Fallen angels Essay

Fallen Angels is the story of coming of age, finding one’s place in the world, and survival.

Set in Vietnam, the characters experience the loss of innocence, the reality and morality of war. There would be no winners, just survivors. Their experiences of the outside world would dissipate in the midst of the Vietnam war.When Richie arrives in Vietnam, he is ready to do his part.

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He is seventeen years old, right out of high school. Richie joined the army as a way to escape, to avoid dealing with the questions of his future. Richie also thought the war would be over by the time he got there.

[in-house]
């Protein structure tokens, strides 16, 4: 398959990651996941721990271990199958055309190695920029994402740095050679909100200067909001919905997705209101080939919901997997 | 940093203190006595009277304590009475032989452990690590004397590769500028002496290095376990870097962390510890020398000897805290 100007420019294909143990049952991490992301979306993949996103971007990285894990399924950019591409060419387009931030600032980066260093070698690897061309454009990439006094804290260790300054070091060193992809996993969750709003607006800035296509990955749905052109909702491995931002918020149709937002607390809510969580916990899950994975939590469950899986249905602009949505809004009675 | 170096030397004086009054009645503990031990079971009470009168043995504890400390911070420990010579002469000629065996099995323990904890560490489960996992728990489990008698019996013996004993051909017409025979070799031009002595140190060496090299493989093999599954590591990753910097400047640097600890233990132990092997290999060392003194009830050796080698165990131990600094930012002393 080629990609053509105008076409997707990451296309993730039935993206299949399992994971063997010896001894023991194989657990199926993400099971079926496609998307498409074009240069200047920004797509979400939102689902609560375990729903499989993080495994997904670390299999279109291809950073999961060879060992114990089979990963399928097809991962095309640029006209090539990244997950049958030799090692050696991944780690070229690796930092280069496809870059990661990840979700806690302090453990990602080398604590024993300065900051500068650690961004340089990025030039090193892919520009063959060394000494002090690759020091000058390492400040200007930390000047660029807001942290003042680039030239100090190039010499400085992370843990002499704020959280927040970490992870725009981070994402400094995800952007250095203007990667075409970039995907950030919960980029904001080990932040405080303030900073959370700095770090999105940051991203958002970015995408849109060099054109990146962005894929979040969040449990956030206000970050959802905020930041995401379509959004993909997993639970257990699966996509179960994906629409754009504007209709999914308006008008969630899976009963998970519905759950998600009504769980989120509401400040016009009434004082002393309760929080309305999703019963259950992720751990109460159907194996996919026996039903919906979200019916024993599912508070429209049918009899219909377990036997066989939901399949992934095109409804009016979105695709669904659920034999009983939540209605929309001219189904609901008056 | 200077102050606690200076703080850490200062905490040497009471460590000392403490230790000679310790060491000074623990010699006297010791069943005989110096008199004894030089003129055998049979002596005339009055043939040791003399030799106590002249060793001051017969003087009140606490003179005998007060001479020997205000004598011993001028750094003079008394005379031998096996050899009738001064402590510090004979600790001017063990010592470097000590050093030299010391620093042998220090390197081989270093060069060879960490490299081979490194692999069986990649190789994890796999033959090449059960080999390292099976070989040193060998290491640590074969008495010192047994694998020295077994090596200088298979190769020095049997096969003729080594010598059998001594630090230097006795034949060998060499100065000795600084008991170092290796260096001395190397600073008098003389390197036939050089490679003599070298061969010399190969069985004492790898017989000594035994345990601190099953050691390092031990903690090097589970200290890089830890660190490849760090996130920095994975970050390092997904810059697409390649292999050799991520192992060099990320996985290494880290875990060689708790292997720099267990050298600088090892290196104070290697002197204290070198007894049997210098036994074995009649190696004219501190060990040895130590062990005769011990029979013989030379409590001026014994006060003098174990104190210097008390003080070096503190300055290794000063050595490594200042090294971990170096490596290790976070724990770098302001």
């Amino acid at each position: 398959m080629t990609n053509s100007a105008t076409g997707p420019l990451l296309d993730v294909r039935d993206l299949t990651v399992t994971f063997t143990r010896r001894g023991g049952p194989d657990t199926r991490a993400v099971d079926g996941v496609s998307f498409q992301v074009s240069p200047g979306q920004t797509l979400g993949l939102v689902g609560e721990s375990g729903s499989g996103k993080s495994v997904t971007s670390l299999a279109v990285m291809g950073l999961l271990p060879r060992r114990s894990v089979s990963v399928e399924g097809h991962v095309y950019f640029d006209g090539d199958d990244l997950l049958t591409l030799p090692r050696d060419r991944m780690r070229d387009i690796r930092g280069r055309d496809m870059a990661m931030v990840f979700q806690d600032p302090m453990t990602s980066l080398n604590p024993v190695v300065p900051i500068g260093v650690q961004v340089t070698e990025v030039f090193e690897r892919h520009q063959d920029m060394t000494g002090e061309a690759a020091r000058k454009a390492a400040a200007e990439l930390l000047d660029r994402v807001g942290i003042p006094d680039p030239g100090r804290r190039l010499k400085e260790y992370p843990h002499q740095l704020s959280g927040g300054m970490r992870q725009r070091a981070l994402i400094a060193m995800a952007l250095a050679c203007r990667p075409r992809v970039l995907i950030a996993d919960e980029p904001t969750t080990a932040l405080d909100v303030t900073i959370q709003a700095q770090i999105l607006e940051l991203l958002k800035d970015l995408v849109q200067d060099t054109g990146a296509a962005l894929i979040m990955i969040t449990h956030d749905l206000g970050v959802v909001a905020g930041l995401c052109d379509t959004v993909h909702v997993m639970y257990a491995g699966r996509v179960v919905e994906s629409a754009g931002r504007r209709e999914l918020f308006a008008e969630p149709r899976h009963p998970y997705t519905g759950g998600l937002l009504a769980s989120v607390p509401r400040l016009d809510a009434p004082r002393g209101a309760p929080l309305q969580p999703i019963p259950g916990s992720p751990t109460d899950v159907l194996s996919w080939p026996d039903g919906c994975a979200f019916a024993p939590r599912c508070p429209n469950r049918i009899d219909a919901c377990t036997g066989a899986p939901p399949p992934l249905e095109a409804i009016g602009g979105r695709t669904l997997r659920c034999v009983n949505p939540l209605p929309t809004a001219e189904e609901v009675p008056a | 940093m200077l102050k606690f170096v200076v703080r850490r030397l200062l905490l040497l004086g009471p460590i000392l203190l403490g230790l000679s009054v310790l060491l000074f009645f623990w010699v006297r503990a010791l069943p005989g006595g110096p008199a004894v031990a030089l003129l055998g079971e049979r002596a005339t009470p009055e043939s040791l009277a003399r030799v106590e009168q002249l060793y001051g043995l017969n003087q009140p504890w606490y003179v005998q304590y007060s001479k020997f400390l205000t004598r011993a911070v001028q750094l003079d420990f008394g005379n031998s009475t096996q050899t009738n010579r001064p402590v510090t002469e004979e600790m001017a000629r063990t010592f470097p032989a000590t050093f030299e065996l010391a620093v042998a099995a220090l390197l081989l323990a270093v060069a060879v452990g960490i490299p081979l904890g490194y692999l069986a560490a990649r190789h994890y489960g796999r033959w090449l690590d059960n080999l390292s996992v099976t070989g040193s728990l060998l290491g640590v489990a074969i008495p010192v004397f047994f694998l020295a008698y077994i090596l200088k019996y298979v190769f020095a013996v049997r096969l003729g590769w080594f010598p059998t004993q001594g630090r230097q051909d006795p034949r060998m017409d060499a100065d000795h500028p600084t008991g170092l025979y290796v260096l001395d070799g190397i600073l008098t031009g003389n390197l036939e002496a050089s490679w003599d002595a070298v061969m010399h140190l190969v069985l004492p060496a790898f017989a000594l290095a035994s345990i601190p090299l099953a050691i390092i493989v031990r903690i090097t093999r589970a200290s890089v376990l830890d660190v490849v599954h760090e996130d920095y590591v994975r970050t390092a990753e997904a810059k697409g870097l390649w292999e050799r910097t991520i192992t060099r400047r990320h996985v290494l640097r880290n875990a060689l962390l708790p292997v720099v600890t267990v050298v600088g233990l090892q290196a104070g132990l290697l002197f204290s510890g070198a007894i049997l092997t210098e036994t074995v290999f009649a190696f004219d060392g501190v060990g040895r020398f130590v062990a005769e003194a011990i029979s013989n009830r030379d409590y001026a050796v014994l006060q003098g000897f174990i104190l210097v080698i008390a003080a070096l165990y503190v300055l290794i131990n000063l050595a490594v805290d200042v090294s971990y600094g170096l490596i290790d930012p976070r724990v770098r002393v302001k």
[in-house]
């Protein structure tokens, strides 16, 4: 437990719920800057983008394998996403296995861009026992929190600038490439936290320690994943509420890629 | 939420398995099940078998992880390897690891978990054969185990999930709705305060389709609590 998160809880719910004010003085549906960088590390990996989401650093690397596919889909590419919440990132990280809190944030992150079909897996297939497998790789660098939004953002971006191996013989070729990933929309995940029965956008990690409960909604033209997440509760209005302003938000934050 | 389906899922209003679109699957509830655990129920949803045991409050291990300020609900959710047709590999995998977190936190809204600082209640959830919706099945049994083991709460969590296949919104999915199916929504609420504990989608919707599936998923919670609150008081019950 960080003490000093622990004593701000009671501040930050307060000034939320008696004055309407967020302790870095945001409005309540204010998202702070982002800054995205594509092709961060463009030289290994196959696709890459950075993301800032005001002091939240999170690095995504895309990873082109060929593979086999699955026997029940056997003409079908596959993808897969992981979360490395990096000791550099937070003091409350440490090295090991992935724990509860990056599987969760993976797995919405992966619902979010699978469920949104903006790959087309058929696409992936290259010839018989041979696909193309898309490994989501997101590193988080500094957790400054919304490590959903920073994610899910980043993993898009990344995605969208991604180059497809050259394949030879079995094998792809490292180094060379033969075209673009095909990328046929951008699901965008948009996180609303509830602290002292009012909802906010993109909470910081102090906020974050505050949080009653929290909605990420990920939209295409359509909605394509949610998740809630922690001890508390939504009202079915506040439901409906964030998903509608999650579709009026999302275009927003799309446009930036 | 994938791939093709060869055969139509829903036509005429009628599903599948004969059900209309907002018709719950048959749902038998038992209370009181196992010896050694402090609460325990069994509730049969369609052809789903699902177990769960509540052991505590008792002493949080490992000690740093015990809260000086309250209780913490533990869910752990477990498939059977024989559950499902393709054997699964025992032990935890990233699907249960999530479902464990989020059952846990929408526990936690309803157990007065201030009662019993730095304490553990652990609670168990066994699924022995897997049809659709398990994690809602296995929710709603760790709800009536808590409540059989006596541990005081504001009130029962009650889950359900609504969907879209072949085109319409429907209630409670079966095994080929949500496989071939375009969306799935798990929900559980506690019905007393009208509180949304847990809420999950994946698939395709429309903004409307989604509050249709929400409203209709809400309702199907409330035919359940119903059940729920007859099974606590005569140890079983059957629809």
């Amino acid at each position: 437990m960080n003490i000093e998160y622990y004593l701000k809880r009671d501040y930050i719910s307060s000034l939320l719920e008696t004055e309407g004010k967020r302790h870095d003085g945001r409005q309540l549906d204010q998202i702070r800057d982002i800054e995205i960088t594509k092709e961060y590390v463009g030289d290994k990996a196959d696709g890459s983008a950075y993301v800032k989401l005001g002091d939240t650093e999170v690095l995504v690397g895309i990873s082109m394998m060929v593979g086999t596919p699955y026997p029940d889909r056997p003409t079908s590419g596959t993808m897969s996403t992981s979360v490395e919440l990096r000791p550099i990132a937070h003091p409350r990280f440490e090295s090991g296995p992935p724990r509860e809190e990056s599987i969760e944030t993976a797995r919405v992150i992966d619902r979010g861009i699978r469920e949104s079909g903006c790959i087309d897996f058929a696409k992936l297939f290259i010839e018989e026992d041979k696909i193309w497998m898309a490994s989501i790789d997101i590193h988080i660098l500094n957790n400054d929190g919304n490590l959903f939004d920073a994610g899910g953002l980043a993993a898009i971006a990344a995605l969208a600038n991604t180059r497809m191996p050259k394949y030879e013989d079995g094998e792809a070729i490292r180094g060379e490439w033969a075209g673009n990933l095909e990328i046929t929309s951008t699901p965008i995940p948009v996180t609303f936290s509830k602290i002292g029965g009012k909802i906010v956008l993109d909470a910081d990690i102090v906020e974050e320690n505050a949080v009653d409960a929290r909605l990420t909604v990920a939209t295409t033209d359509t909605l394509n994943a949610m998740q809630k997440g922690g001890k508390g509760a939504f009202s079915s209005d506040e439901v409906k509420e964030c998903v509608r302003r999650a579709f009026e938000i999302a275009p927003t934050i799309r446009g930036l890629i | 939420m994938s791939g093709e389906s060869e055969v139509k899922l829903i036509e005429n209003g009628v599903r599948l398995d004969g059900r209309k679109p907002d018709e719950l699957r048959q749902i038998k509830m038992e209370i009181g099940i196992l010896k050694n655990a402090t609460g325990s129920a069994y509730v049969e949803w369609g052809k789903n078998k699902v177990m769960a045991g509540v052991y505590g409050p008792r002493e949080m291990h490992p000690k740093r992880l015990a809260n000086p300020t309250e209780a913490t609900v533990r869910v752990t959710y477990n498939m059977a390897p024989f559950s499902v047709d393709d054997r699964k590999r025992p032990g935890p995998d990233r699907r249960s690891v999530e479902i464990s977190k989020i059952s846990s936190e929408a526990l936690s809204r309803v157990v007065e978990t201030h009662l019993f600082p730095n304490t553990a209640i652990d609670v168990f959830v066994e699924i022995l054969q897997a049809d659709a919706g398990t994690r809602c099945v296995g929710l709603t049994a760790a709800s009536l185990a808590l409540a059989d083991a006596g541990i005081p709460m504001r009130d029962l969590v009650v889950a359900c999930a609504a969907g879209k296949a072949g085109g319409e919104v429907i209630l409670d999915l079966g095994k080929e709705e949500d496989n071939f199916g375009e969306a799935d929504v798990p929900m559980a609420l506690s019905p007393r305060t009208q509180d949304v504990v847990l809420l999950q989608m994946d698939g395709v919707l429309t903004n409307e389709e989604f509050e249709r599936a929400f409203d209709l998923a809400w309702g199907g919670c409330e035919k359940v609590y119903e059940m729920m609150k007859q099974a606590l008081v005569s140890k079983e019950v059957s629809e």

Richie is an observer. As narrator, he recounts his first combat mission and describes the men who, for very different reasons, become an important part of his life in Vietnam;“I looked over at Johnson. The one expression he had in the world wason his face.

PeeWee was busy looking out the door. Jenkins had his eyesclosed and his knuckles were white from holding onto the seat.”Richie believed that the army and therefore the war would follow a rational plan. As Richie’s understanding of the war and the part he has in it deepens, so does his understanding of the men he lives and fights with. Jenkins, so fearful that he can barely function, dies as he steps on a landmine on their first mission. These were teenage boys, confronting the reality of war, the loss of life, and the loss of innocence. Richie tries to write a letter home about Jenkins and his death, but it is too difficult to talk or write about.